The Article in 60 Seconds
“Does your product truly do what you say it does?”
This is the burning question on every prospect’s mind when they consider your product — or any product for that matter.
B2B buyers always approach business transactions with a veil of skepticism: they don’t want to be the fool who was separated from their money.
It’s up to your marketing to convince people your solution does indeed deliver the value they crave. More specifically, this is the job of your content and copywriting.
If you effectively back up your promises, emphasize the right messages, and paint a clear picture of a better future, prospects will choose your solution over the competition.
The key is in the execution.
In this article, we’ll cover the three battle-tested methods for proving your product’s ROI:
Back Up Your Claims with Social Proof
Find the Right Messages with Voice of Customer Data
Promise a Brighter Future with Outcomes-Based Copy
Think About This
The SaaS market has never been more crowded than right now.
The saturated market makes it harder for product companies to attract the attention of prospects. More choices makes it more laborious for buyers to reach a conclusion.
Gartner estimates that B2B buyers only spend 17% of their customer journey meeting with potential supplies. 27% of their time is spent researching independently online.
In the course of their research, people who found content from suppliers that made the process of buying easier were 2.8 times more likely to experience a high degree of purchase ease.
Look, we all know content is important from an educational standpoint in the beginning and middle of the funnel. But content that helps buyers choose, i.e., that evidences the value a solution can deliver, is undeniably important, too.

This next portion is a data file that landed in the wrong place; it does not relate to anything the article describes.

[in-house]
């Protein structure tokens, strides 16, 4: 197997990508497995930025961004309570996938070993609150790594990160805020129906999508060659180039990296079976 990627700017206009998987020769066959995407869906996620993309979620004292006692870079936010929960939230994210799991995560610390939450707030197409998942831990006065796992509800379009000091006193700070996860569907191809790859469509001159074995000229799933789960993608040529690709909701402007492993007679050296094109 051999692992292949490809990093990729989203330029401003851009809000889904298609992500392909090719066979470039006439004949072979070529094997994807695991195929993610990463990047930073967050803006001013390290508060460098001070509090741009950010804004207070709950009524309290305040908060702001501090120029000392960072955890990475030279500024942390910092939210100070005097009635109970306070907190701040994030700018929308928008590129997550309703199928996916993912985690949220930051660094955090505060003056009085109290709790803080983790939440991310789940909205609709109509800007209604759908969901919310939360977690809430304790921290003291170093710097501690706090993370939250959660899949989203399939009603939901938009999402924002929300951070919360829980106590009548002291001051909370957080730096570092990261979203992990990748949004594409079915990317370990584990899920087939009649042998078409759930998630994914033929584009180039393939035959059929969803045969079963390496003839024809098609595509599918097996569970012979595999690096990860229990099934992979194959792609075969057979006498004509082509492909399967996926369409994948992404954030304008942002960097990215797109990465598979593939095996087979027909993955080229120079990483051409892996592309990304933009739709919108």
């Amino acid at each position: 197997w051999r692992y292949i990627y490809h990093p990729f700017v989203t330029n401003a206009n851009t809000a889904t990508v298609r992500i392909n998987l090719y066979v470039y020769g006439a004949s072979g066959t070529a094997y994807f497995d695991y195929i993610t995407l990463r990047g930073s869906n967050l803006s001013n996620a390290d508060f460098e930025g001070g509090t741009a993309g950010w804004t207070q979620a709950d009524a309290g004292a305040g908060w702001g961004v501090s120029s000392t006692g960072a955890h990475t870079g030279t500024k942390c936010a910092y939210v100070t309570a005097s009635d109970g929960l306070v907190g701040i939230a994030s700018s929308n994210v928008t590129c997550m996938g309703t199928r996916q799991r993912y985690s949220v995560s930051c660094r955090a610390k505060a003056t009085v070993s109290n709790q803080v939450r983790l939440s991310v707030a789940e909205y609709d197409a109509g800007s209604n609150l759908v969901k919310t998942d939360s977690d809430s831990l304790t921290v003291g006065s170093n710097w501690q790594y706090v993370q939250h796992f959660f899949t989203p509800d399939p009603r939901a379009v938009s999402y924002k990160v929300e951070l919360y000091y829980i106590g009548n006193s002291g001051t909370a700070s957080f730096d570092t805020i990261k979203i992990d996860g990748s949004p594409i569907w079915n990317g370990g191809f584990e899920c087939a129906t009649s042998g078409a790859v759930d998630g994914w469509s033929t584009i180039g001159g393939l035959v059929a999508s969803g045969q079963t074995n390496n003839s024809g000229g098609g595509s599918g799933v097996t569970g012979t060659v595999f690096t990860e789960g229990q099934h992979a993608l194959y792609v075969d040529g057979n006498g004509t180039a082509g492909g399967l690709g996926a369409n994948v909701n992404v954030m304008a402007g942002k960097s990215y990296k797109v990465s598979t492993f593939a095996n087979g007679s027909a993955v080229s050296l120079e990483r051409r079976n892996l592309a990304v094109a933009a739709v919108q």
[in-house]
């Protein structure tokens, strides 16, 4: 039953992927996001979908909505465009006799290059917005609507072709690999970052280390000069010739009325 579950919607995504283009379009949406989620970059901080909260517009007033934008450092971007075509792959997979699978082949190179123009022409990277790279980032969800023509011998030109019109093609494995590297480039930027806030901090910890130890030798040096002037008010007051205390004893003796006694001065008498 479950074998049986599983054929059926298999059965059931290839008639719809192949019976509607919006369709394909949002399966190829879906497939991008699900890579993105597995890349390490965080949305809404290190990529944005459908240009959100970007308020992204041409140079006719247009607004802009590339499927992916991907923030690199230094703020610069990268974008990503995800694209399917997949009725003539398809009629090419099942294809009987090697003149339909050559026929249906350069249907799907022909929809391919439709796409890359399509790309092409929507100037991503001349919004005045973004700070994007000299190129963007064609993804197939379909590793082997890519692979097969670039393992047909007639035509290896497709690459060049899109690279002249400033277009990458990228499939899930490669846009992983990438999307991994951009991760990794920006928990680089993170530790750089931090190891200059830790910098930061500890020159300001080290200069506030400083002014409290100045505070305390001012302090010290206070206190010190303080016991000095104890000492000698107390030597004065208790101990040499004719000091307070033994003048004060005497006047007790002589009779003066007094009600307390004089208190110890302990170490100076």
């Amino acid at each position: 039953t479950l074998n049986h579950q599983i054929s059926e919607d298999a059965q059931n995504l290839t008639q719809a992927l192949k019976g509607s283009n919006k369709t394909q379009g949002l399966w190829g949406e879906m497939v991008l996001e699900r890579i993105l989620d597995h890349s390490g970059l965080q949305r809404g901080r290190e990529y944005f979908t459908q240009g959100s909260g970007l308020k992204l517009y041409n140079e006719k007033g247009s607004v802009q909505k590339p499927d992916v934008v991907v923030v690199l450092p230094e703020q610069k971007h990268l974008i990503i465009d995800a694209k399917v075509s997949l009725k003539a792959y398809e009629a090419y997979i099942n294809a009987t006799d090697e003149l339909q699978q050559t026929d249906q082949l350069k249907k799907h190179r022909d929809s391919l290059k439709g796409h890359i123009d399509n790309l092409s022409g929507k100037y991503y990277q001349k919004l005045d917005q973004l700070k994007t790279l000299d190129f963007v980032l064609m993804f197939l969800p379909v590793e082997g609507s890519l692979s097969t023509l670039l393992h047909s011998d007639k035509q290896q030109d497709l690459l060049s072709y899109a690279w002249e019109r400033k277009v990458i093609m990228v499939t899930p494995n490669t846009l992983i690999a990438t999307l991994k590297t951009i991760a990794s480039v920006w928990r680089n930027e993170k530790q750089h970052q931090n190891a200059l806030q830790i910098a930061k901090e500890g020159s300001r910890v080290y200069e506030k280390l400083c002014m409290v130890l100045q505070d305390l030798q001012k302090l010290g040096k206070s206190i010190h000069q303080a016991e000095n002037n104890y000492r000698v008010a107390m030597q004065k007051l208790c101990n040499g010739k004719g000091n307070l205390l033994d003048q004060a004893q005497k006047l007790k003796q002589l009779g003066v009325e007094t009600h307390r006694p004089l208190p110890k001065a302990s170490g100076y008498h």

In his indelible book, Influence: the Psychology of Persuasion, Robert Cialdini defines and explains the concept of social proof:
[Social proof] states that we determine what is correct by finding out what other people think is correct. We view a behavior as correct in a given situation to the degree that we see others performing it.
This behavior has evolutionary origins. Throughout history, it’s been a good bet to trust the wisdom of the crowd, because large groups of people almost always choose the safe option. When we’re unsure of what is right, we defer to the choices of others.
This phenomenon is even more powerful if we can relate to the people who have performed the action.
For example, B2B prospects are influenced by people who are like them. Product managers trust the opinion of other product managers.
Social proof is so powerful that it’s become foundational to driving conversions and demonstrating the ROI of your product. Without it, you’re just making promises with any evidence.
Any product company needs to integrate social proof as part of your content strategy, but what kinds do you need, exactly? Here are the most common (and most effective) variations:
The key to a good testimonial is context and specificity. It’s easy to have a quote from one of your customers, but it’s much more effective if the content directly relates to the subject at hand. If the quote articulates a measurable result, even better.
Lessonly uses testimonials to not only prove people appreciate their product, but also to advertise specific outcomes.
Testimonials are great for in-the-moment validation, but sometimes prospects need to know how the sausage gets made. That means detailed case studies that support a desirable outcome with real data.
At Golden Spiral, we always lead the with the case study result. That’s what people want to know, and that’s what will convince them to buy your product.
84% of people trust online reviews just as much as a personal recommendation. 68% of people form an opinion after reading between one and six reviews.